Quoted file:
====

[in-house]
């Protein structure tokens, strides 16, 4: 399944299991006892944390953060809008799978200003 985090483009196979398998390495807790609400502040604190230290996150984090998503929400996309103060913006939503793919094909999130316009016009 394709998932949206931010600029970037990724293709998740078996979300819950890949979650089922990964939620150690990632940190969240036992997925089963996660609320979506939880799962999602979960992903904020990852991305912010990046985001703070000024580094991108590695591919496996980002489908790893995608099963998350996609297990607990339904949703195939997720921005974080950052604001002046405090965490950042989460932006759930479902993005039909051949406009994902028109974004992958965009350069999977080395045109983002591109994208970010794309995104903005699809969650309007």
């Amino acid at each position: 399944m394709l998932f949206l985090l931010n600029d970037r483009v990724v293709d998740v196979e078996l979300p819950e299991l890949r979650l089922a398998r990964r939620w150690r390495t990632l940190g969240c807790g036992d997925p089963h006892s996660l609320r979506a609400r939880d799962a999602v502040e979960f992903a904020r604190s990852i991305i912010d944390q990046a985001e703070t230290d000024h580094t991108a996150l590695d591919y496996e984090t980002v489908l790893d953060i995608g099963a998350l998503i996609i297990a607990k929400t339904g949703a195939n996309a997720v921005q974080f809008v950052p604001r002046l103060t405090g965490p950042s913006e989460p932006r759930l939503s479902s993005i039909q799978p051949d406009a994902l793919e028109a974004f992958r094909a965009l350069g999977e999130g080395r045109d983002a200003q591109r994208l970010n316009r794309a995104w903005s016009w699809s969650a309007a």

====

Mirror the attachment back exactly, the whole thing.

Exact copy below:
[in-house]
């Protein structure tokens, strides 16, 4: 399944299991006892944390953060809008799978200003 985090483009196979398998390495807790609400502040604190230290996150984090998503929400996309103060913006939503793919094909999130316009016009 394709998932949206931010600029970037990724293709998740078996979300819950890949979650089922990964939620150690990632940190969240036992997925089963996660609320979506939880799962999602979960992903904020990852991305912010990046985001703070000024580094991108590695591919496996980002489908790893995608099963998350996609297990607990339904949703195939997720921005974080950052604001002046405090965490950042989460932006759930479902993005039909051949406009994902028109974004992958965009350069999977080395045109983002591109994208970010794309995104903005699809969650309007």
């Amino acid at each position: 399944m394709l998932f949206l985090l931010n600029d970037r483009v990724v293709d998740v196979e078996l979300p819950e299991l890949r979650l089922a398998r990964r939620w150690r390495t990632l940190g969240c807790g036992d997925p089963h006892s996660l609320r979506a609400r939880d799962a999602v502040e979960f992903a904020r604190s990852i991305i912010d944390q990046a985001e703070t230290d000024h580094t991108a996150l590695d591919y496996e984090t980002v489908l790893d953060i995608g099963a998350l998503i996609i297990a607990k929400t339904g949703a195939n996309a997720v921005q974080f809008v950052p604001r002046l103060t405090g965490p950042s913006e989460p932006r759930l939503s479902s993005i039909q799978p051949d406009a994902l793919e028109a974004f992958r094909a965009l350069g999977e999130g080395r045109d983002a200003q591109r994208l970010n316009r794309a995104w903005s016009w699809s969650a309007a």